Ludovic Gandelot – Religious and social identities of the Aga Khani Isma‘ilis, as seen through the firmans of Sultan Muhammad Shah at the beginning of the twentieth century

 

 

 

 

Event Date: 9-10 September  2011
Royal Holloway, University of London

 

 

Contesting Shi‘ism: Isna ‘Ashari and Isma‘ili Shi‘ism in modern South Asia

 

Ludovic Gandelot
Religious and social identities of the Aga Khani Isma‘ilis, as seen through the firmans of Sultan Muhammad Shah at the beginning of the twentieth century

At the end of the 1920s, some of the firmans attributed to Sultan Muhammad Shah (1885-1957), Imam of the Aga Khani Isma‘ilis, were compiled and printed in Bombay. The Imam’s speeches form an insight into the religious community, revealing the intimacy of the meetings occurring in the jama‘at-khana between followers and their religious leader. From the two hundred firmans which composed the re-published Bahere rahemat firmans and Khangi firmans books, we will extract thirty-five of them relating to a crucial historical period for the community. Twenty of them, from the first volume, were delivered in Zanzibar during Sultan Muhammad Shah’s first visit there in 1899. The fifteen others, taken from the Khangi firmans compilation, were given in India, mostly in Bombay, in the early years of the twentieth century. In both places, Sultan Muhammad Shah had to face some internal divisions, with his legitimacy being called into question.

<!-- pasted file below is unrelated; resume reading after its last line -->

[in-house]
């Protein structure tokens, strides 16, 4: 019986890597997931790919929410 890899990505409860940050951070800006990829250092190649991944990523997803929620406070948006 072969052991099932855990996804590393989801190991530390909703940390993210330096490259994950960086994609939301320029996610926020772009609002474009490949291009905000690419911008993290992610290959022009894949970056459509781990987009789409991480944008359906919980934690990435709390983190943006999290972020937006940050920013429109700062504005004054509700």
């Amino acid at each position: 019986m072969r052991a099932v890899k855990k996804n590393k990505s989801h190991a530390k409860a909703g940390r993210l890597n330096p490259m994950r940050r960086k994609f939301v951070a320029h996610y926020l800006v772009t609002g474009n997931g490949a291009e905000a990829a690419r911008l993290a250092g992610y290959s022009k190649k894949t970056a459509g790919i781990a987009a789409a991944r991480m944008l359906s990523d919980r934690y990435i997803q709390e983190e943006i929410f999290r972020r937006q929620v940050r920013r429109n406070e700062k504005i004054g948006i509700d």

This paper will firstly examine religious identities, principally the vocabulary used by Sultan Muhammad Shah to define the different protagonists in question, discussing how they were perceived and described. We will then analyse the content itself, to conclude that Sultan Muhammad Shah’s talks were mainly directed to two recurrent themes: the raising of the moral behaviour of his followers, and the promotion of the unity of the social group. Finally we will unravel the socio-religious dynamics involved in the building of the community. Some of the devotees, united by vows and secret and specific rituals, composed a new internal stratification. Added to these special practices, a new consciousness of responsibility towards their religious leader and the community was widely diffused among themselves.

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